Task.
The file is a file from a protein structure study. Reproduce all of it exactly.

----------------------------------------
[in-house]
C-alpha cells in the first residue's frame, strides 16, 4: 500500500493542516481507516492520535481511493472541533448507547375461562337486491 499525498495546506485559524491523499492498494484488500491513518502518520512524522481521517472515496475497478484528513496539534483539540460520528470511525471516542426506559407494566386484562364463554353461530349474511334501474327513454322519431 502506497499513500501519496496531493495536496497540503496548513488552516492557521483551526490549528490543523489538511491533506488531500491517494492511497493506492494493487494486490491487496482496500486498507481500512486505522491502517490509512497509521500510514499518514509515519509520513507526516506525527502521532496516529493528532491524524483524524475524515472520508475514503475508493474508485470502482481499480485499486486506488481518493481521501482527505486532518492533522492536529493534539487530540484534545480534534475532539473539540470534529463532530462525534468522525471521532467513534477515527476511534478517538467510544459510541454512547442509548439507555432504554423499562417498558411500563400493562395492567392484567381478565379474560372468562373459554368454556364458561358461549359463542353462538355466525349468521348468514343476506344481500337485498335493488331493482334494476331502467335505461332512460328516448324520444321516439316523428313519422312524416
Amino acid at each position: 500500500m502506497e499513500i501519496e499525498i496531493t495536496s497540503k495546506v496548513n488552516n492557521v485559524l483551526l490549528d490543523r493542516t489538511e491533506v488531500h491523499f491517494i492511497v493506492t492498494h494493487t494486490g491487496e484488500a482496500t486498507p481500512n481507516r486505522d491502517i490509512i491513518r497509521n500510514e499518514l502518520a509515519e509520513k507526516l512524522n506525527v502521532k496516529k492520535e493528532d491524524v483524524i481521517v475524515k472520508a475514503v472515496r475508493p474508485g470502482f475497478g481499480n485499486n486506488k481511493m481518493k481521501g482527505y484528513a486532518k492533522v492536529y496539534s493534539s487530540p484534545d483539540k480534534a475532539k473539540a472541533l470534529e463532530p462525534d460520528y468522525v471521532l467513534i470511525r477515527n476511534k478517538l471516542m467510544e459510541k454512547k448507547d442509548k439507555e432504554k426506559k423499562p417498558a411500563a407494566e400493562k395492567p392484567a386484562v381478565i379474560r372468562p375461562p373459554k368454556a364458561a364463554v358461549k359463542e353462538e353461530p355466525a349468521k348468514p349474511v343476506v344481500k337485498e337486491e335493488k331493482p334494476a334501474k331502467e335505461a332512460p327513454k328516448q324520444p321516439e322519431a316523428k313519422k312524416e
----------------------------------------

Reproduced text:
[in-house]
C-alpha cells in the first residue's frame, strides 16, 4: 500500500493542516481507516492520535481511493472541533448507547375461562337486491 499525498495546506485559524491523499492498494484488500491513518502518520512524522481521517472515496475497478484528513496539534483539540460520528470511525471516542426506559407494566386484562364463554353461530349474511334501474327513454322519431 502506497499513500501519496496531493495536496497540503496548513488552516492557521483551526490549528490543523489538511491533506488531500491517494492511497493506492494493487494486490491487496482496500486498507481500512486505522491502517490509512497509521500510514499518514509515519509520513507526516506525527502521532496516529493528532491524524483524524475524515472520508475514503475508493474508485470502482481499480485499486486506488481518493481521501482527505486532518492533522492536529493534539487530540484534545480534534475532539473539540470534529463532530462525534468522525471521532467513534477515527476511534478517538467510544459510541454512547442509548439507555432504554423499562417498558411500563400493562395492567392484567381478565379474560372468562373459554368454556364458561358461549359463542353462538355466525349468521348468514343476506344481500337485498335493488331493482334494476331502467335505461332512460328516448324520444321516439316523428313519422312524416
Amino acid at each position: 500500500m502506497e499513500i501519496e499525498i496531493t495536496s497540503k495546506v496548513n488552516n492557521v485559524l483551526l490549528d490543523r493542516t489538511e491533506v488531500h491523499f491517494i492511497v493506492t492498494h494493487t494486490g491487496e484488500a482496500t486498507p481500512n481507516r486505522d491502517i490509512i491513518r497509521n500510514e499518514l502518520a509515519e509520513k507526516l512524522n506525527v502521532k496516529k492520535e493528532d491524524v483524524i481521517v475524515k472520508a475514503v472515496r475508493p474508485g470502482f475497478g481499480n485499486n486506488k481511493m481518493k481521501g482527505y484528513a486532518k492533522v492536529y496539534s493534539s487530540p484534545d483539540k480534534a475532539k473539540a472541533l470534529e463532530p462525534d460520528y468522525v471521532l467513534i470511525r477515527n476511534k478517538l471516542m467510544e459510541k454512547k448507547d442509548k439507555e432504554k426506559k423499562p417498558a411500563a407494566e400493562k395492567p392484567a386484562v381478565i379474560r372468562p375461562p373459554k368454556a364458561a364463554v358461549k359463542e353462538e353461530p355466525a349468521k348468514p349474511v343476506v344481500k337485498e337486491e335493488k331493482p334494476a334501474k331502467e335505461a332512460p327513454k328516448q324520444p321516439e322519431a316523428k313519422k312524416e